When a person says: “There is someone I love,” we assume that he is speaking of someone else, not himself. Nonetheless, if we examine the realities, more often than not, we will find that in the final estimation, the person's love is directed to himself and the benefit he derives from others. What is more, everything he does in life revolves around the same theme: how to derive the most pleasure from those around him. This principle holds true also when he is acting for the benefit of others.
When such a person approaches marriage, he will think to himself: “What will I gain from marrying so-and-so?” rather than weighing what his potential mate stands to gain from the match.
Let's take a practical example: Henry seems to dote on his wife. He makes certain that she is healthy and has the best food available and that all her needs are met. At first glance, we are very impressed with Henry's concern for his better half.
Further observation, however, might change our minds. It may turn out that Henry's preoccupation with his spouse's wellbeing can be likened to his concern that the bank in which he deposited his life savings not go under. In this case, Henry is not concerned about the fate of the bank manager and staff, nor does he stay awake at night fretting about the fate of the bank's owners. All that weighs him down is the thought that he might lose his savings. He will do all he can to ensure that his funds will be available to him whenever he wishes.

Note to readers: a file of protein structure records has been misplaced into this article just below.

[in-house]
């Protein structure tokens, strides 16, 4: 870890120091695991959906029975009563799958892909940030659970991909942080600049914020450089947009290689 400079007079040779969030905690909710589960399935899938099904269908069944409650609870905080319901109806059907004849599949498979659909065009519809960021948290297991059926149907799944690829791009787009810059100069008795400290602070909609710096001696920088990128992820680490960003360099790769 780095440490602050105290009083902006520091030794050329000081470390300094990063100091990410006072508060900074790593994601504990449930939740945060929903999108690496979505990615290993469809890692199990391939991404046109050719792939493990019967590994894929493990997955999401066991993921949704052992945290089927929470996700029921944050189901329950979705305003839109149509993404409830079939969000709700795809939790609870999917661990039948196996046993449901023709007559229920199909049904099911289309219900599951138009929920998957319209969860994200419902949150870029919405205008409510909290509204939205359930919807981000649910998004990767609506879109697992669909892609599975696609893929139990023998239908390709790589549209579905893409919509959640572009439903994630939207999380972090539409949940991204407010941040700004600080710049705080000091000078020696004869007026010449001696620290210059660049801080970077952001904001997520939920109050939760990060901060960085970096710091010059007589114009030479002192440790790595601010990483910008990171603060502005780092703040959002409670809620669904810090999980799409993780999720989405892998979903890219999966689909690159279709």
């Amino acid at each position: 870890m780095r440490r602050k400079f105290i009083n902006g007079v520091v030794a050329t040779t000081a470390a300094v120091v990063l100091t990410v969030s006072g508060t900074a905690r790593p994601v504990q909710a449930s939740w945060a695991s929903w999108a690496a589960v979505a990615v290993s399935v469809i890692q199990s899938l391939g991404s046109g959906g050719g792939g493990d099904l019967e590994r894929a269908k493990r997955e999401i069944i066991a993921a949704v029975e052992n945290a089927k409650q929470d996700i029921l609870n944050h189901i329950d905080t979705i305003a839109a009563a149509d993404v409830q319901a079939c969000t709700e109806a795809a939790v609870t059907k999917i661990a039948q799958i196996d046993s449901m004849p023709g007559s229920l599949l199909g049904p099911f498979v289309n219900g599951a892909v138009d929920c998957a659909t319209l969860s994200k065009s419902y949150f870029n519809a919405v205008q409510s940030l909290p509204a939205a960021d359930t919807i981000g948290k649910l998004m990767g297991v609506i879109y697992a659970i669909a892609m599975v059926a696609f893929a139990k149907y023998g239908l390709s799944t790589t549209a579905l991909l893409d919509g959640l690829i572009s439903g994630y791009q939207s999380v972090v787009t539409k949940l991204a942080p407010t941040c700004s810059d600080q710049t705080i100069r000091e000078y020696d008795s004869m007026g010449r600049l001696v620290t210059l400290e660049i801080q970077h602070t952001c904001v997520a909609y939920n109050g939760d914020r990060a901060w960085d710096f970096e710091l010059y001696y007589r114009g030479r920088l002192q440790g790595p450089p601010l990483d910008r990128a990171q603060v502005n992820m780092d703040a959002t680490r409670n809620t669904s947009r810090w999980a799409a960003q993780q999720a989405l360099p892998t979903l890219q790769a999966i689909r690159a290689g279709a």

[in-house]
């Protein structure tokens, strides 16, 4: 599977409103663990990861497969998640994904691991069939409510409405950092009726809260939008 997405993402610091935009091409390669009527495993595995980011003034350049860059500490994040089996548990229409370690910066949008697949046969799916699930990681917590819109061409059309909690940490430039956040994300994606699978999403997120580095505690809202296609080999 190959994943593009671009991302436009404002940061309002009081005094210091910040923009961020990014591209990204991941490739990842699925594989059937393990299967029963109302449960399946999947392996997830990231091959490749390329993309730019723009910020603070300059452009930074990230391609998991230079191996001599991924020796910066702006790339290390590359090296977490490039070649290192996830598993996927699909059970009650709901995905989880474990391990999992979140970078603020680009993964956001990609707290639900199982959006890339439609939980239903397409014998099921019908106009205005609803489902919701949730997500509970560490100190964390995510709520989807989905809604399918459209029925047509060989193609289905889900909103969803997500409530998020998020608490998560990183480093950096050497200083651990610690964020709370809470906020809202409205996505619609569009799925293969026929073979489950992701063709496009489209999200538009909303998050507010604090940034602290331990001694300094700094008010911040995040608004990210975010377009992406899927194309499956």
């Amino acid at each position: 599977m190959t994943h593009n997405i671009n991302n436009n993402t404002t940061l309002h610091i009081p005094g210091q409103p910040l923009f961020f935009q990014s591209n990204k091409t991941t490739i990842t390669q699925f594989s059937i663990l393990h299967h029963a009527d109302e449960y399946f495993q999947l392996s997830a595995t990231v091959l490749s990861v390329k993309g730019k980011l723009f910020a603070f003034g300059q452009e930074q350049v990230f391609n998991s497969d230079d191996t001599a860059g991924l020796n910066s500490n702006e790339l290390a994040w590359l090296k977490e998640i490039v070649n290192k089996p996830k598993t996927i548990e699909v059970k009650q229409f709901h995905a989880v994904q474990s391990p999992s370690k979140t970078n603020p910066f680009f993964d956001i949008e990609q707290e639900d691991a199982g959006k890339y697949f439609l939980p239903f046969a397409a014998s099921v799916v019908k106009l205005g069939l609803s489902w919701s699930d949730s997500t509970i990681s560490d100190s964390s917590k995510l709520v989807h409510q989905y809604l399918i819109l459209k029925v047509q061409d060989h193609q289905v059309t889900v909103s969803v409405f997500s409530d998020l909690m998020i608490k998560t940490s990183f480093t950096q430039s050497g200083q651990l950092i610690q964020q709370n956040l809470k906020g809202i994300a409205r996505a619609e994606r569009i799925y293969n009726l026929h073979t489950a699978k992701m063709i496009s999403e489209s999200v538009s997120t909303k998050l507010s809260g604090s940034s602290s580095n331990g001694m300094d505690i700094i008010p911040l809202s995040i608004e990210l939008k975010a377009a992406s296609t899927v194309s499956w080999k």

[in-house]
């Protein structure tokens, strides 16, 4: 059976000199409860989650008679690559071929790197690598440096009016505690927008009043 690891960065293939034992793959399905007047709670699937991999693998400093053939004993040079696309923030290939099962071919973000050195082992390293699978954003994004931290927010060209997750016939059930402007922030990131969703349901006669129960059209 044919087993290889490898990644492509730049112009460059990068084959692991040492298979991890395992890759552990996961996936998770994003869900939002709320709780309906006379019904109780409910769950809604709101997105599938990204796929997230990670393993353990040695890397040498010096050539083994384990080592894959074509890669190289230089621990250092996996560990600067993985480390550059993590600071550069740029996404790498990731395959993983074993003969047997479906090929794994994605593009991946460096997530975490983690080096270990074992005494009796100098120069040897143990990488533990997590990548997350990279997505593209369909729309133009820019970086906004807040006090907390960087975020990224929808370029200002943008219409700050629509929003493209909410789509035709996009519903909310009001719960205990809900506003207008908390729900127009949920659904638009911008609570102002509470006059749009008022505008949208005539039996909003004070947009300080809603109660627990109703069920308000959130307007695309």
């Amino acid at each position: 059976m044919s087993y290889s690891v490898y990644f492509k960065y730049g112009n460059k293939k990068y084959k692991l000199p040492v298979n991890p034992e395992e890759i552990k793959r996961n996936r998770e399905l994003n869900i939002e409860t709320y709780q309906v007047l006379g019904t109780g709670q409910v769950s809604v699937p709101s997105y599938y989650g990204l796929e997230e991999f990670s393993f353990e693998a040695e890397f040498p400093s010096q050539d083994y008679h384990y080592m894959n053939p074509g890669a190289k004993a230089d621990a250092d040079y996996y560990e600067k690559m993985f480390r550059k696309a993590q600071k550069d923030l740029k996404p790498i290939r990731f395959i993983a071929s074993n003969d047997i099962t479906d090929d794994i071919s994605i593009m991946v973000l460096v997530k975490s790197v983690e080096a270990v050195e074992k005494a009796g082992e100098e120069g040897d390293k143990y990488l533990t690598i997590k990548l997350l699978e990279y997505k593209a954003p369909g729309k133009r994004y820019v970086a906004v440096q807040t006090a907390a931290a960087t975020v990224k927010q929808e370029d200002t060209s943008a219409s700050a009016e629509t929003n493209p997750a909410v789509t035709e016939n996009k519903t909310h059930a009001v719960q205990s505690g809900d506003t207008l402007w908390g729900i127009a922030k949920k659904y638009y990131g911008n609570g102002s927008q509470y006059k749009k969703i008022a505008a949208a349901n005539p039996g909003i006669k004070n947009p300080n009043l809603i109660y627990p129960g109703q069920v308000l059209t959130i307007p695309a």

How, then, how can we determine whether someone's love for another is true affection for another, or merely an extension of his love for himself?
If a husband provides for the needs of his mate only when he stands to profit from his efforts, it is clear that he loves not his wife, but himself. It is his personal gain which motivates him to look after his wife. In contrast, when a person looks after his spouse even when he does not stand to gain as a result, this is an expression of sincere affection for her.
If Jerry has an invested interest in Henry's being in a good mood so that he will agree to lend him his car or so that he can earn enough money to pay back his debt to Henry, Jerry is taking care of Henry out of concern for himself, and not for Henry. On the other hand, when Jerry undertakes to help Henry even when it is difficult for him and he has nothing to gain from doing so, we can take it as an indication of Jerry's sincere affection for Henry.
Genuine concern for our spouse's welfare, and a drive to be of help to him or her at all times, are signs of an underlying love which is sincere. Upon this firm foundation stone, the couple can build a home which will protect those who take shelter within it and nurtures their growth and development. Over the years, the strength of a sincere bond of affection between husband and wife does not lessen. On the contrary, it grows and deepens with each passing day.